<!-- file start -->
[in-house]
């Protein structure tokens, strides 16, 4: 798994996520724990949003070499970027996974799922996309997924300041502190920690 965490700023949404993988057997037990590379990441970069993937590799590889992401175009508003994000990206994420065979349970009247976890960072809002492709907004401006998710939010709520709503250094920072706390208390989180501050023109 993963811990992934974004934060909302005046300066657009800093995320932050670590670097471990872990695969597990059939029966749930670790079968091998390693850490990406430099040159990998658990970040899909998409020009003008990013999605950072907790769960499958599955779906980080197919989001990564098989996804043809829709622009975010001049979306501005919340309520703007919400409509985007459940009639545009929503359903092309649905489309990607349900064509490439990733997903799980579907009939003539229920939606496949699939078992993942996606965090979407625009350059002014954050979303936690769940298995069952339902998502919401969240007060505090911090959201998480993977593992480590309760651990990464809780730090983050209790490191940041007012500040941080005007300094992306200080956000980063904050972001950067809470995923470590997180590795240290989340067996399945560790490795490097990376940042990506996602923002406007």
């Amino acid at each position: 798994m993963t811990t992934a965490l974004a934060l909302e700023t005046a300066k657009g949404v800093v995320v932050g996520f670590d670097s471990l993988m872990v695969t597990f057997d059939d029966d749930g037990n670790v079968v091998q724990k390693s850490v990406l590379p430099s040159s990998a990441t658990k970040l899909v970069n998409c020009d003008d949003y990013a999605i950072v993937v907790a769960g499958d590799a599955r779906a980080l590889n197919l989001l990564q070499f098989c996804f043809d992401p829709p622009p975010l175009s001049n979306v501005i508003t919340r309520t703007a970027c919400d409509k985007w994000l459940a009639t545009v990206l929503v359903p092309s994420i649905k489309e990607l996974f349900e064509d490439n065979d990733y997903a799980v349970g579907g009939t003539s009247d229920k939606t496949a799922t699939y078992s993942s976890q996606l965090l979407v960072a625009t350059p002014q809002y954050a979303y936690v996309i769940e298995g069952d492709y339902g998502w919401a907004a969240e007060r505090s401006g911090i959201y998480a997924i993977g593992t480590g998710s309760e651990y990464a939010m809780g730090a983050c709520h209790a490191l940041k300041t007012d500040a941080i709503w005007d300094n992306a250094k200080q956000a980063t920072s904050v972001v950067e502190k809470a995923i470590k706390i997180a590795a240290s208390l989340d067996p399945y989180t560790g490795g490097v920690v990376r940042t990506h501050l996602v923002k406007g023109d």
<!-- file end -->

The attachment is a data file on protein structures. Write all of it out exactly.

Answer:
[in-house]
């Protein structure tokens, strides 16, 4: 798994996520724990949003070499970027996974799922996309997924300041502190920690 965490700023949404993988057997037990590379990441970069993937590799590889992401175009508003994000990206994420065979349970009247976890960072809002492709907004401006998710939010709520709503250094920072706390208390989180501050023109 993963811990992934974004934060909302005046300066657009800093995320932050670590670097471990872990695969597990059939029966749930670790079968091998390693850490990406430099040159990998658990970040899909998409020009003008990013999605950072907790769960499958599955779906980080197919989001990564098989996804043809829709622009975010001049979306501005919340309520703007919400409509985007459940009639545009929503359903092309649905489309990607349900064509490439990733997903799980579907009939003539229920939606496949699939078992993942996606965090979407625009350059002014954050979303936690769940298995069952339902998502919401969240007060505090911090959201998480993977593992480590309760651990990464809780730090983050209790490191940041007012500040941080005007300094992306200080956000980063904050972001950067809470995923470590997180590795240290989340067996399945560790490795490097990376940042990506996602923002406007």
């Amino acid at each position: 798994m993963t811990t992934a965490l974004a934060l909302e700023t005046a300066k657009g949404v800093v995320v932050g996520f670590d670097s471990l993988m872990v695969t597990f057997d059939d029966d749930g037990n670790v079968v091998q724990k390693s850490v990406l590379p430099s040159s990998a990441t658990k970040l899909v970069n998409c020009d003008d949003y990013a999605i950072v993937v907790a769960g499958d590799a599955r779906a980080l590889n197919l989001l990564q070499f098989c996804f043809d992401p829709p622009p975010l175009s001049n979306v501005i508003t919340r309520t703007a970027c919400d409509k985007w994000l459940a009639t545009v990206l929503v359903p092309s994420i649905k489309e990607l996974f349900e064509d490439n065979d990733y997903a799980v349970g579907g009939t003539s009247d229920k939606t496949a799922t699939y078992s993942s976890q996606l965090l979407v960072a625009t350059p002014q809002y954050a979303y936690v996309i769940e298995g069952d492709y339902g998502w919401a907004a969240e007060r505090s401006g911090i959201y998480a997924i993977g593992t480590g998710s309760e651990y990464a939010m809780g730090a983050c709520h209790a490191l940041k300041t007012d500040a941080i709503w005007d300094n992306a250094k200080q956000a980063t920072s904050v972001v950067e502190k809470a995923i470590k706390i997180a590795a240290s208390l989340d067996p399945y989180t560790g490795g490097v920690v990376r940042t990506h501050l996602v923002k406007g023109d």